National NGOs

Botswana

The Kalahari Conservation Society is active in the environment and water sectors through-out Botswana.

Somarelang Tikologo has been encouraging efficient water use and recycling methods.

Building Local Government Capacity in IWRM

The goal of the Local Governments and Integrated Water Resources Management in Southern project, implemented by the Kalahari Conservation Union, is to improve the capacity of local governments to adopt integrated water resources management’s solutions and thus contributes to the achievement of the water related Millennium Development Goals. This project was initiated in the Limpopo River basin in 2004. The main outputs of the project are:

  • Strategies for local government to participate in integrated water resources management (IWRM.)
  • Self-instruction materials providing local governments with the necessary knowledge and know-how to implement IWRM strategies.
  • Detailed proposals for pilot projects by and for the eight associated local governments.
  • An implementation workshop for further outreach.
  • Policy options for further research.
  • A set of recommendations to major IWRM stakeholders concerning the necessary framework for improving the local governments’ role in IWRM.

Source: Kalahari Conservation Society n.d.

Mozambique

  • WaterAid is working with government departments to implement the national water policy in a way that ensures the poorest people benefit from affordable and long lasting projects.
  • Helvetas is a Swiss Association for International Cooperation. Within the water sector in Mozambique, Helvetas is working on increasing access to better quality water in rural villages, municipalities and schools and the efficient management of small scale water supply systems and promotion, testing and use of low cost technologies.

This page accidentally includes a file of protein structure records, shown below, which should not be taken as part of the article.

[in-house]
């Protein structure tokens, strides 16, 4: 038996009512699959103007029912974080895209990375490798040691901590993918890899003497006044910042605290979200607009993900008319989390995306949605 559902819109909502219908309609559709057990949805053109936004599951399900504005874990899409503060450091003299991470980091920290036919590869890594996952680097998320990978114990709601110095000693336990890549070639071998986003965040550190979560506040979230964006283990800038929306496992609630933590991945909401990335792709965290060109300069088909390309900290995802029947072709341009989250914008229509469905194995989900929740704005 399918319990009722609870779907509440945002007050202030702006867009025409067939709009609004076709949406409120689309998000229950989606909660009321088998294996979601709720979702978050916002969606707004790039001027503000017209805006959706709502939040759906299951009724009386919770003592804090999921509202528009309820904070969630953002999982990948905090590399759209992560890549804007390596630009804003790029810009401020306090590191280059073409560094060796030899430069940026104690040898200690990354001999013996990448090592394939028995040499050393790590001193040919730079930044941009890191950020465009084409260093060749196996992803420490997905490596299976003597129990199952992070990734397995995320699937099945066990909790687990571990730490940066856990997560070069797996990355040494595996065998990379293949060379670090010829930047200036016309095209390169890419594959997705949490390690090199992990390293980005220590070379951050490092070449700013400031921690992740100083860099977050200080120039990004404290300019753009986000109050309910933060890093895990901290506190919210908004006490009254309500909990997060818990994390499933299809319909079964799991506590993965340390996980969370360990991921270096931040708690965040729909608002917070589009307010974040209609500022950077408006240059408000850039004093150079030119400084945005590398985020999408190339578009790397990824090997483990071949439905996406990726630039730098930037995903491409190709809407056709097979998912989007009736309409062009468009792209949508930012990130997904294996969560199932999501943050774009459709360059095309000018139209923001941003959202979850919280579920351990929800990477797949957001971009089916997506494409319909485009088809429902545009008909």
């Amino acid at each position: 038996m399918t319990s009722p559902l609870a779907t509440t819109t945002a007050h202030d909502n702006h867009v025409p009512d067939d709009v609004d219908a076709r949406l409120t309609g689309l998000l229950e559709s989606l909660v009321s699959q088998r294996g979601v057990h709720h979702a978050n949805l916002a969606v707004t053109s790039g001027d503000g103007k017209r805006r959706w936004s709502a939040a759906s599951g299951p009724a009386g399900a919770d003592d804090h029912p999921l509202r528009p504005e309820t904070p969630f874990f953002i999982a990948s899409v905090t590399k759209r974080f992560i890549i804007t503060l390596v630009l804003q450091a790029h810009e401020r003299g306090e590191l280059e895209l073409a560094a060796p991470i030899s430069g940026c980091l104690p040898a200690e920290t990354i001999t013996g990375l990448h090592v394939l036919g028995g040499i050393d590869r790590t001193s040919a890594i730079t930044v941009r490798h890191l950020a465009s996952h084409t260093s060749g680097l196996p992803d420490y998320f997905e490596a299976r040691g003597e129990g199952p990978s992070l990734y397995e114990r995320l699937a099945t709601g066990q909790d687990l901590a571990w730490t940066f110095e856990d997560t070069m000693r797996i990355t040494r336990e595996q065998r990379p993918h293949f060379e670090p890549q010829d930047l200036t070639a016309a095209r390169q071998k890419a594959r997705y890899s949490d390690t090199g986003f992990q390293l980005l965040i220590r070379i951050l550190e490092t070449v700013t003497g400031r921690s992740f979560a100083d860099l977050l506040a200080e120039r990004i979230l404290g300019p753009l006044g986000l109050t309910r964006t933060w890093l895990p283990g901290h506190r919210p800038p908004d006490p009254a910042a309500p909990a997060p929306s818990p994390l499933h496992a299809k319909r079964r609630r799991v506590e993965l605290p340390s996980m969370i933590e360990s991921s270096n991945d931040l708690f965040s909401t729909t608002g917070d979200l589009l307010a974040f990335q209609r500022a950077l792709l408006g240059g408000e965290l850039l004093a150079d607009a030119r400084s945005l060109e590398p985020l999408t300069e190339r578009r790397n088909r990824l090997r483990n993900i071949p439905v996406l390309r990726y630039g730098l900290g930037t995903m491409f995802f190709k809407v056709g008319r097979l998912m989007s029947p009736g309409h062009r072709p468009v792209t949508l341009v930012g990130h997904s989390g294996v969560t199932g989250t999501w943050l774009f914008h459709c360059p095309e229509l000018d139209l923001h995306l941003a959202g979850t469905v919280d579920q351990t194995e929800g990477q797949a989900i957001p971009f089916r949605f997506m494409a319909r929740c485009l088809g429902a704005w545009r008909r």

• Care is active in the water sector in Mozambique through programs that aim to improve water and sanitation conditions for those living in both rural and urban areas. Living in rural areas have improved access to water and sanitation through a variety of community-selected technologies


Access to good quality water, free of suspended particles and contaminants is essential to human well-being.
Source: CSIR 2003
( click to enlarge )

South Africa

  • Mvula Trust is supporting water and sanitation development in South Africa. It operates six regional offices, including Limpopo province.
  • The Group for Environmental Monitoring promotes increased capacity and awareness raising through training and seminars on water and climate change, people-friendly Water Demand Management (WDM) Strategies, maintaining the integrity of catchments, participatory budgeting and reducing water’s carbon footprint.

 

Zimbabwe

There are a number of nternational NGOs active in the water sector in Zimbabwe, including but not limited to: UNICEF, World Vision, Dabani Trust, Plan International, Lutheran World Federation, CADEC and the International Red Cross.

 



Interactive